There was little notice last week when the New York State Senate took up legislation to prohibit state aid from flowing to academic groups that boycott Israel. It passed quietly–and overwhelmingly. But when the same legislation started making its way through the New York Assembly, activists sprung into action–and have stopped it from advancing, at least for now.
Three committees in the New York Assembly did not discuss or vote on the anti-boycott legislation, a victory for the coalition of civil liberties and Palestinian rights groups that mobilized fast over the weekend to stop the legislation from passing. Activists said that Assemblywoman Deborah Glick, the chair of the Higher Education Committee, announced that the anti-boycott bill was taken off the agenda for discussion yesterday. Glick also said that the legislation will be reworked, so it could come back in a different form.
“We hope that New York legislators have realized that it is inappropriate for them to deny state funds to universities in an effort to silence political speech activities that they personally disagree with. The right to engage in human rights boycotts, used to oppose segregation in the U.S. South, the Apartheid regime in South Africa, and now aimed at achieving equal rights for Palestinians, is protected by the First Amendment,” Dima Khalidi, Director of Palestine Solidarity Legal Support and Cooperating Counsel with the Center for Constitutional Rights, said in a statement. “The threat to this right will remain until the New York bill and similar bills in other states are entirely defeated.”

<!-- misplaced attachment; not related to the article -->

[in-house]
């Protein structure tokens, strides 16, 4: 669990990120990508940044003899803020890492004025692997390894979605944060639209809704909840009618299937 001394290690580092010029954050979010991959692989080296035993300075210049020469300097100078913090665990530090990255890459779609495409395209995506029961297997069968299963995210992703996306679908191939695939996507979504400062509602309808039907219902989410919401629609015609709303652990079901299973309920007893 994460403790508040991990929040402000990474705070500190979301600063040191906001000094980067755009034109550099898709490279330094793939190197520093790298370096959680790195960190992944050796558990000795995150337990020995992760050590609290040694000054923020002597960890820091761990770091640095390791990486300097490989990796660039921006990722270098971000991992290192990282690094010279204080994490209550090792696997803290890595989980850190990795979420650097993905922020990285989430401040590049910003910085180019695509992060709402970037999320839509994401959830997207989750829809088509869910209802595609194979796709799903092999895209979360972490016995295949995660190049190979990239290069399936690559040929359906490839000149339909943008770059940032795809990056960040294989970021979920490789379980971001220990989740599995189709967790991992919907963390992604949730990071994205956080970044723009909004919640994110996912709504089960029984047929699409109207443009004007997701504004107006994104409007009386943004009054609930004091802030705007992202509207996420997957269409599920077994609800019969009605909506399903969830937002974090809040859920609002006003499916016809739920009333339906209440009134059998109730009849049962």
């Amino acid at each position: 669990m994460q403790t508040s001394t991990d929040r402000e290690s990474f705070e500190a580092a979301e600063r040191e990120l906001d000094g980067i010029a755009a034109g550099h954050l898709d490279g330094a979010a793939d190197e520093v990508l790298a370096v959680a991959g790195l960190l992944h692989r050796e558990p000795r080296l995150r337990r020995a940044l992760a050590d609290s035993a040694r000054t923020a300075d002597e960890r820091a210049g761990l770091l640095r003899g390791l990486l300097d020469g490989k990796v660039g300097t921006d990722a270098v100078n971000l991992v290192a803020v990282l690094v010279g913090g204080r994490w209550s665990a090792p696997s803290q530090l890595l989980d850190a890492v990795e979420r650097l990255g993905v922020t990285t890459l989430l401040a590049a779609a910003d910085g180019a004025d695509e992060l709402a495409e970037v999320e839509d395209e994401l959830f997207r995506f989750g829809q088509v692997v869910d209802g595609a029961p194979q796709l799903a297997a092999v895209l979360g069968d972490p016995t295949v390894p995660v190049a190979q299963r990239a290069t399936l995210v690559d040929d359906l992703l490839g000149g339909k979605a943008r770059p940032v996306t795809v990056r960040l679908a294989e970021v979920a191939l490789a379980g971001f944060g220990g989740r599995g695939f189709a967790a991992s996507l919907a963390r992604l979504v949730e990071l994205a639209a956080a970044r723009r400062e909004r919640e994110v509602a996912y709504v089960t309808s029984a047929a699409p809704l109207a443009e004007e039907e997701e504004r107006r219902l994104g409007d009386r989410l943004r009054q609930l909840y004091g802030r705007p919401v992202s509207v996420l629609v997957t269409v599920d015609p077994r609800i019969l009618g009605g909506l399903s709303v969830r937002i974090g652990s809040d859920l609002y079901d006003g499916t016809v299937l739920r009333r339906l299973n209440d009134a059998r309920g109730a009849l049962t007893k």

The bill would cut off money to students and scholars from state institutions who need aid to travel to conventions organized by the American Studies Association, the Native American and Indigenous Studies Association and the Association for Asian American Studies, all of which have voted to boycott Israel. Those three organizations have endorsed the boycott of Israel, and many members of the New York legislature want to cripple the ability of scholars to participate in those academic groups.
The legislation also calls for punishing any school in violation of the ban with a cut-off in state aid and prohibits departments at state schools from paying membership fees to academic groups that boycott Israel. But for now, the broad coalition that pointed out that the legislation was an attack on academic freedom has won out.
Over the weekend and yesterday, many activists called in to various Assemblymembers to express opposition to the bill. And as the Albany Times Union‘s Casey Seiler reports, a group that is normally an ally of the powerful Assembly Speaker who authored the bill, Sheldon Silver, expressed strong opposition to it. The New York State United Teachers union issued a statement saying that the bill “violates the principles of academic freedom, the First Amendment protection of speech and protection of association.” The Professional Staff Congress, the union for City University of New York faculty, opposed the bill, and so did groups like Jewish Voice for Peace, the Center for Constitutional Rights and the National Lawyers Guild.
About seventy-five members of the Columbia University faculty also joined the pile-on against the bill. And the New York Times published an editorial blasting the legislation. “The New York bill is an ill-considered response to the American Studies Association resolution and would trample on academic freedoms and chill free speech and dissent,” the Times stated. “Academics are rightly concerned that it will impose a political test on faculty members seeking university support for research meetings and travel.”